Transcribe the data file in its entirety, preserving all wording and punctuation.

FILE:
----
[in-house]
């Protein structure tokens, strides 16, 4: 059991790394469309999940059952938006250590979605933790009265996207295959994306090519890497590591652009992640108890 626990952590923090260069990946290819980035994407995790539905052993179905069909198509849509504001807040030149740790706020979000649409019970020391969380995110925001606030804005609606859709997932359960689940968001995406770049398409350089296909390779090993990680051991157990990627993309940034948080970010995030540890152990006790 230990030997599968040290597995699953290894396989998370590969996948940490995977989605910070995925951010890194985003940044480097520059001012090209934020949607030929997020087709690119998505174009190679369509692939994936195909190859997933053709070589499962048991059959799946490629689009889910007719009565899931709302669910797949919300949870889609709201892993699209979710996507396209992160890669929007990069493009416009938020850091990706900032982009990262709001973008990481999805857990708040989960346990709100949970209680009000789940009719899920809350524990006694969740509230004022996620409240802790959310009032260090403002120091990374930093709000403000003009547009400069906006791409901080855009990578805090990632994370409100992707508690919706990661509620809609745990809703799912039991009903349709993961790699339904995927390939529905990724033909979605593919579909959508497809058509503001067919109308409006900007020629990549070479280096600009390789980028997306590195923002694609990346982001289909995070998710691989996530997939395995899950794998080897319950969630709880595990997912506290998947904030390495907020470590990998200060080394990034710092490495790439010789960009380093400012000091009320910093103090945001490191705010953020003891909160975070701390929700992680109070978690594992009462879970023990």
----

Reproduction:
[in-house]
């Protein structure tokens, strides 16, 4: 059991790394469309999940059952938006250590979605933790009265996207295959994306090519890497590591652009992640108890 626990952590923090260069990946290819980035994407995790539905052993179905069909198509849509504001807040030149740790706020979000649409019970020391969380995110925001606030804005609606859709997932359960689940968001995406770049398409350089296909390779090993990680051991157990990627993309940034948080970010995030540890152990006790 230990030997599968040290597995699953290894396989998370590969996948940490995977989605910070995925951010890194985003940044480097520059001012090209934020949607030929997020087709690119998505174009190679369509692939994936195909190859997933053709070589499962048991059959799946490629689009889910007719009565899931709302669910797949919300949870889609709201892993699209979710996507396209992160890669929007990069493009416009938020850091990706900032982009990262709001973008990481999805857990708040989960346990709100949970209680009000789940009719899920809350524990006694969740509230004022996620409240802790959310009032260090403002120091990374930093709000403000003009547009400069906006791409901080855009990578805090990632994370409100992707508690919706990661509620809609745990809703799912039991009903349709993961790699339904995927390939529905990724033909979605593919579909959508497809058509503001067919109308409006900007020629990549070479280096600009390789980028997306590195923002694609990346982001289909995070998710691989996530997939395995899950794998080897319950969630709880595990997912506290998947904030390495907020470590990998200060080394990034710092490495790439010789960009380093400012000091009320910093103090945001490191705010953020003891909160975070701390929700992680109070978690594992009462879970023990």